As Town’s young, much changed team finally succumbed to Reading’s incessant probing, conceding a second equaliser with just six minutes to go, the verve and control so in evidence in an excellent first half display had long gone.
Visibly exhausted, Town clung on, deservedly overall, to a valuable point against opponents easy on the eye but prone to over complicating their attacking play and thankfully profligate once they became sharper and more dangerous in a one sided 2nd half.
Missing Whitehead, replaced by Billing, the team which finished so well against Burnley took the field and continued where they left off at Turf Moor with an excellent start as Wells played a one two with a Reading defender before feeding Paterson to finish smartly.
The Forest loanee – who has added flair to a team that can be moribund for extended periods – also brought a good save from Al Habsi following an incisive run by Bunn which was halted in the area by a tackle which created the chance.
Over elaborate hosts rather played in to Town’s hands for much of the half and the midfield trio of Huws, Billing and Dempsey were comfortable in possession and solid defensively while Wells, finally playing a striking role rather than one mixed with midfield duties, linked effectively with Bunn and Paterson – though high balls to him were sometimes inevitable, they weren’t dominant and there were spells of attractive passing from the visitors which must have confused anyone who had been on a scouting mission for Reading.
It was a disappointing shock, then, when a free kick out on the right was mishit by Norwood and caught out Steer at his near post. The mixture of error and fortune was more than Reading deserved and the Northern Irishman’s gesture towards a meagre away support – largely comprising southern exiles and people who had judiciously arranged business trips (!) – was unnecessary.
Rather than spur the home team, the leveller seemed to inspire the visitors who regained midfield dominance and easily quelled any attacking threat from their hosts.
On 25 minutes, the lead was restored when a flick from Paterson to Bunn in to space allowed him to put a lovely ball through to Wells who finished excellently.
The goal epitomised Town’s first half – fluent and incisive – and the home crowd were as frustrated as their team as the whistle blew.
Defensively solid apart from one goalkeeping lapse (Steer has been excellent during his loan period, so can be forgiven one ricket), comfortable in possession and occasionally dangerous, Town looked a different proposition to the stiff, unenterprising and, frankly, dull outfit in evidence too much this season.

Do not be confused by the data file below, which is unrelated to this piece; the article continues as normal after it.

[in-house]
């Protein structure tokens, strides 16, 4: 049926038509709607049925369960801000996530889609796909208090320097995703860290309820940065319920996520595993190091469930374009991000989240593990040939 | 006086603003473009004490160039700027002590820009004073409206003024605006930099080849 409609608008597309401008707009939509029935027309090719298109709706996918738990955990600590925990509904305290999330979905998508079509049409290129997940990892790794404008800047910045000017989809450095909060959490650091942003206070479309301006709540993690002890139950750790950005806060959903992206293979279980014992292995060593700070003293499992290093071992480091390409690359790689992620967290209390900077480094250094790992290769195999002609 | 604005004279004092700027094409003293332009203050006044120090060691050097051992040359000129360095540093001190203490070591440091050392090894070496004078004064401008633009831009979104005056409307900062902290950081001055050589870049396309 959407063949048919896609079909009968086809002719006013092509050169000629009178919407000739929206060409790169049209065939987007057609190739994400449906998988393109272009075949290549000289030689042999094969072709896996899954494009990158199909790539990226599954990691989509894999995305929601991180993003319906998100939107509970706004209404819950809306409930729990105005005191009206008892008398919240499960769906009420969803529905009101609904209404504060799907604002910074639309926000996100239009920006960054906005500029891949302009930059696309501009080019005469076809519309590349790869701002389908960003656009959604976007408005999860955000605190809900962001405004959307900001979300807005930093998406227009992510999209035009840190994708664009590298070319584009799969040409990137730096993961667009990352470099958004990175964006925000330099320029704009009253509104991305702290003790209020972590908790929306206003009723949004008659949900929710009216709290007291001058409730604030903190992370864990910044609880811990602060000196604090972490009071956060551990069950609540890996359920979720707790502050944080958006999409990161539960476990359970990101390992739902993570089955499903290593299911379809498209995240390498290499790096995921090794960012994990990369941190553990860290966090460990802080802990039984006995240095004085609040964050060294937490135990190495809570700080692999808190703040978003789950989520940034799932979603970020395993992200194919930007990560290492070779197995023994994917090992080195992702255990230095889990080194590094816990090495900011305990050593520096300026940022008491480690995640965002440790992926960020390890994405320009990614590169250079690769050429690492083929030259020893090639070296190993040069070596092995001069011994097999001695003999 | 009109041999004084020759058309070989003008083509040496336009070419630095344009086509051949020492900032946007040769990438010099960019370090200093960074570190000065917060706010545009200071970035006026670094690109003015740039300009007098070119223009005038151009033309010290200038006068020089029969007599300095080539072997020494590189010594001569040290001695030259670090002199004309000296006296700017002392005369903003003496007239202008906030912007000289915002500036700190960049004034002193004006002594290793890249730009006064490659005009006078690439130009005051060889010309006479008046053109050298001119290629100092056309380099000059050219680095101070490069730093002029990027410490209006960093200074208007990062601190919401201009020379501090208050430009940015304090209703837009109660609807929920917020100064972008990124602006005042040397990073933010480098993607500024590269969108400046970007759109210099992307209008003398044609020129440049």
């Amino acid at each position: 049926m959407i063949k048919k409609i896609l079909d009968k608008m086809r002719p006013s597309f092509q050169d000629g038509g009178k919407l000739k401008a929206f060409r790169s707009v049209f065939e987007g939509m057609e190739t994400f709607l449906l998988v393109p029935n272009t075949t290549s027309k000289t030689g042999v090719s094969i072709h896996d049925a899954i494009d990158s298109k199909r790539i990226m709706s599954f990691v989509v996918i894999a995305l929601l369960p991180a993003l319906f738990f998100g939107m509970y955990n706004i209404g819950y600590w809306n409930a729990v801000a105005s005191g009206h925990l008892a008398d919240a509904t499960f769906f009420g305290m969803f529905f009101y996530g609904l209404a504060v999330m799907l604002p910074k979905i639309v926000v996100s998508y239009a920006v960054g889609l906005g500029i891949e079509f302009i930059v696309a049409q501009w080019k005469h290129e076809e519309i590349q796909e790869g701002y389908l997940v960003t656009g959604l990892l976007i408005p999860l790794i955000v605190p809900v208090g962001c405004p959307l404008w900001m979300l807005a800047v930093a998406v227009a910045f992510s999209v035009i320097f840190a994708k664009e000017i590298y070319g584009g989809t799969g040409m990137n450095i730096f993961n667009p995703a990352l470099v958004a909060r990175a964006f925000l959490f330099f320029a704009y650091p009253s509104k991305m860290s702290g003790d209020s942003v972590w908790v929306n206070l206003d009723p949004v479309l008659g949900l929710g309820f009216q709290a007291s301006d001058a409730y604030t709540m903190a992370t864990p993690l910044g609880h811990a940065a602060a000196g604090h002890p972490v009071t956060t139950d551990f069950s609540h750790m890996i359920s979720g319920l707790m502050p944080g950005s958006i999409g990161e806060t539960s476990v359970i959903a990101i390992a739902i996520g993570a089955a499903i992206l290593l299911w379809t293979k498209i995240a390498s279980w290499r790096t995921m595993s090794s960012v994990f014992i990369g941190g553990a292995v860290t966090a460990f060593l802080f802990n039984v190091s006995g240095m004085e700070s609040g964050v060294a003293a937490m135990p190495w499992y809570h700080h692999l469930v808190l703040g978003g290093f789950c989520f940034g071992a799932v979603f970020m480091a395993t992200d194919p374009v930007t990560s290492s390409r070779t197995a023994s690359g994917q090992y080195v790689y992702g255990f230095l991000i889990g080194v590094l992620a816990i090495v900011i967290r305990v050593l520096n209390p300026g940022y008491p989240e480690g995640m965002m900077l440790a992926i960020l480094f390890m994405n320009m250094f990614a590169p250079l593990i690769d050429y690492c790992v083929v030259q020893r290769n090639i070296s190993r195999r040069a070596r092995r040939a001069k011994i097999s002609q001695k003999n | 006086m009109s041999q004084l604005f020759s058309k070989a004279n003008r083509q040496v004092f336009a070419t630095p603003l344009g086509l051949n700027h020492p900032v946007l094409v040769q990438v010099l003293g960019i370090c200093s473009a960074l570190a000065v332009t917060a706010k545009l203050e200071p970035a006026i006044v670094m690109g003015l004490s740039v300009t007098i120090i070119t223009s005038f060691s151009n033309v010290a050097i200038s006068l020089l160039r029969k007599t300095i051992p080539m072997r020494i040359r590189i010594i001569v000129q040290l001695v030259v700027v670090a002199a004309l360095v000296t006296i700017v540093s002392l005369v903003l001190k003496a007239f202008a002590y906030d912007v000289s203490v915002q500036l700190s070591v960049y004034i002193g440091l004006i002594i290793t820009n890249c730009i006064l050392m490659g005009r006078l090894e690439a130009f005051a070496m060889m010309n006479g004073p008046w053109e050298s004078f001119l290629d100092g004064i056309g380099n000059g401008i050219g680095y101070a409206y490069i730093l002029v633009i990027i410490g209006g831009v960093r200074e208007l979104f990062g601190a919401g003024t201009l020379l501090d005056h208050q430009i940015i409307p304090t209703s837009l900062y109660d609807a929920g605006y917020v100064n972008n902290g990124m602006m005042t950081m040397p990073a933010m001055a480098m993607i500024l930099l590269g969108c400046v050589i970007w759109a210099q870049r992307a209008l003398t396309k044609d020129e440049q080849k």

As the teams returned, Paterson wasn’t amongst them and an enforced reshuffle brought Lolley on to the right wing. The absence of Paterson’s finally recognised talent was a blow and it showed in a torrid second half for the Yorkshire outfit.
From the off, Reading bombarded their opponents with increased pace and purpose.
Hudson looked to get away with a tackle from behind in the box which fell to Blackman, whose shot was deflected on to the post by Steer and crashed over the bar by Sa.
The escape from an immediate second half equaliser was welcome but portentous – Reading spent the rest of the game creating danger and repeatedly pressurised a Town team which couldn’t gain any possession or respite for long, nervous spells.
With Norwood pulling the strings with his range of passing (the home fans should savour his ability while the weather remains unseasonably good; he isn’t one for challenging conditions, Oliver) the visitors were frequently stretched yet largely resolute.
Inevitably, Town began to look for breathers and their time wasting irritated the home fans on several occasions – as we looked on through our fingers, it wasn’t hard to sympathise but it was the only way the visitors could gain any respite.
Rare forays up field usually involved Lolley whose judgement didn’t match his ball holding ability – particularly on one occasion when Cranie was completely free on the right and in a great position to deliver a cross.
But the turning point of the game wasn’t any of the several dangerous efforts on goal, blocks and Steer saves; it was a miss by Hudson who blazed over from 6 yards after Lynch had challenged Reading’s keeper in the air following a Bunn cross which had looped off a defender’s foot.
We will never know if the referee would have blown for a foul on the keeper, but a goal at that stage would have deflated resurgent Reading and sealed 3 points.
As it was, the inevitable equaliser came when Cranie and Lolley didn’t react quickly enough when the ball found its way to Ola John on the left. The substitute turned smartly and fired in from a quite acute angle, perhaps raising a further question of Steer.
Reading deserved their goal, and perhaps more, for an excellent second half display of far greater fluency and incisiveness than they showed in the first period, but Town’s dogged resistance, coupled with their first half enterprise also deserved reward.
While our inability to stem the home side’s dominance of the second half was worrying, it should be said that this was a very young team missing Whitehead’s experience and the rearguard action, while somewhat on the edge, was exhausting but largely successful.
All in all, the team and manager can take pride in the display.